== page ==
AS (a:chararray,d:chararray,e:chararray);
-----------------------------------------------
-- do some processing
-----------------------------------------------
r_joined = JOIN r_one by a, t_two by a;
r_final = FOREACH r_joined GENERATE 
    r_one::a, b, e;
-----------------------------------------------
-- store the result
-----------------------------------------------
store r_final into 'r_three.csv' using CSV_WRITER;

The script above says where the data should flow. Every statement you see there will get executed exactly once no matter what (unless there is some kind of error).

You can run the script from the command line like so:

pig path/to/my_script.oink

Ok, what if we have a bunch of files and each of them needs to have the same stuff happen to it? Does that mean we would need to copy-paste our PigLatin script and edit each one to have the right paths?

Well, no. Pig allows some really basic substitutions. You can do stuff like this:`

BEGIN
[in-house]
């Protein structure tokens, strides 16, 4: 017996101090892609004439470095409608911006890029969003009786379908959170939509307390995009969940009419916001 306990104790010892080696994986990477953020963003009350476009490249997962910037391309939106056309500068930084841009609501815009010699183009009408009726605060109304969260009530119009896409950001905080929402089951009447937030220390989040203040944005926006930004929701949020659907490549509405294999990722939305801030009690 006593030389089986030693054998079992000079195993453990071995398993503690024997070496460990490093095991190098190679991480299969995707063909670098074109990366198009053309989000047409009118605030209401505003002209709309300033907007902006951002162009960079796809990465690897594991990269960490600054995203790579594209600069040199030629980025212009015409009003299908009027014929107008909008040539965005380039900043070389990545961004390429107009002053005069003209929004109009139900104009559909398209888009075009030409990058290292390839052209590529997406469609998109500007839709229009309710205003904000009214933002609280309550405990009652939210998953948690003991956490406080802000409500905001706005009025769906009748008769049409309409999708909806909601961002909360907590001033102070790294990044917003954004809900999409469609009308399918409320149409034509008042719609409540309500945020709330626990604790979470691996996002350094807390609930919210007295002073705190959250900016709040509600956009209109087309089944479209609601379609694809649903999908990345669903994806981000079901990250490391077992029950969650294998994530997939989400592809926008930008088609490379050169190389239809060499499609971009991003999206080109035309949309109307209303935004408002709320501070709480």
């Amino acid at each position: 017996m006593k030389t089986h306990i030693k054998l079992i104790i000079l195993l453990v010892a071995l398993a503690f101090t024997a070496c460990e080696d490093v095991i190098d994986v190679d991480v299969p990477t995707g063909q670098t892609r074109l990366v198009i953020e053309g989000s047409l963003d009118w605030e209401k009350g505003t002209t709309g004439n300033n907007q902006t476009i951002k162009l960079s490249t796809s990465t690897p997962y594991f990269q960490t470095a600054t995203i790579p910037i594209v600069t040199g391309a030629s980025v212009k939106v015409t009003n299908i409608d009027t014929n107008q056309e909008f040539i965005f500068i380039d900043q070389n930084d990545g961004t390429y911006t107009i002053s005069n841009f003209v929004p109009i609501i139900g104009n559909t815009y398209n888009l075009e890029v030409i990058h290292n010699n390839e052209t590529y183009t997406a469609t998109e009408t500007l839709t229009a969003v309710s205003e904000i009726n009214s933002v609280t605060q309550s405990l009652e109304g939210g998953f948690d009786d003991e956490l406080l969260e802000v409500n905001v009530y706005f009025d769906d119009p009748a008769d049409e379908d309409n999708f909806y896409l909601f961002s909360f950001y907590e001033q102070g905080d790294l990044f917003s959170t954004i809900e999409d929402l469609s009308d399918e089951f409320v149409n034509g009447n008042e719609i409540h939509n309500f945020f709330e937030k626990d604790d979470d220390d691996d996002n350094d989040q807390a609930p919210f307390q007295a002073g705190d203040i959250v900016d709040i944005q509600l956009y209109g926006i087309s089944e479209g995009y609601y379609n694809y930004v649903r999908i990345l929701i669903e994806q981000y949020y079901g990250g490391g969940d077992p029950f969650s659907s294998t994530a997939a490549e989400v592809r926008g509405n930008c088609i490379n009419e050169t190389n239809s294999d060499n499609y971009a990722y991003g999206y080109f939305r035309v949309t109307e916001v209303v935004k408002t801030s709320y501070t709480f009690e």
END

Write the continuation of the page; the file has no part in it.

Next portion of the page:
r_one = LOAD '$DIR/one.csv' using CSV_READER
AS (a:chararray,b:chararray,c:chararray);
r_two = LOAD '$DIR/two.csv' using CSV_READER
AS (a:chararray,d:chararray,e:chararray);
-----------------------------------------------
-- do some processing
-----------------------------------------------
r_joined = JOIN r_one by a, t_two by a;
r_final = FOREACH r_joined GENERATE 
	r_one::a, b, e;
-----------------------------------------------
-- store the result
-----------------------------------------------
store r_final into '$DIR/r_three.csv' using CSV_WRITER;

Then you can run the script as many times as you like with different values for DIR . Something like:

pig path/to/my_script.oink -p DIR=jan_2015
pig path/to/my_script.oink -p DIR=feb_2015
pig path/to/my_script.oink -p DIR=march_2015

So pig allows variable substitution and that is a pretty powerful thing on its own. But it doesn’t allow loops or if statements and that can be somewhat limiting. What if we had to iterate over 60 different values for DIR ? This is something Pig doesn’t cater for.

Luckily for us, Python can loop just fine. So we could do something like:

def run_pig_script(sFilePath,dPigArgs=None):
	"""
	run piggy run
	"""
	import subprocess
	lCmd = ["pig",sFilePath,]  
	for sArg in ['{0}={1}'.format(*t) for t in (dPigArgs or {}).items()]:
		lCmd.append('-p')
		lCmd.append(sArg)
	print lCmd
	p = subprocess.Popen(lCmd, stdout=subprocess.PIPE, stderr=subprocess.PIPE, close_fds=True)
	stdout, stderr = p.communicate()
	return stdout,stderr
for sDir in lManyDirectories:
	run_pig_script(sFilePath="path/to/my_script.oink",dPigArgs={'DIR':sDir})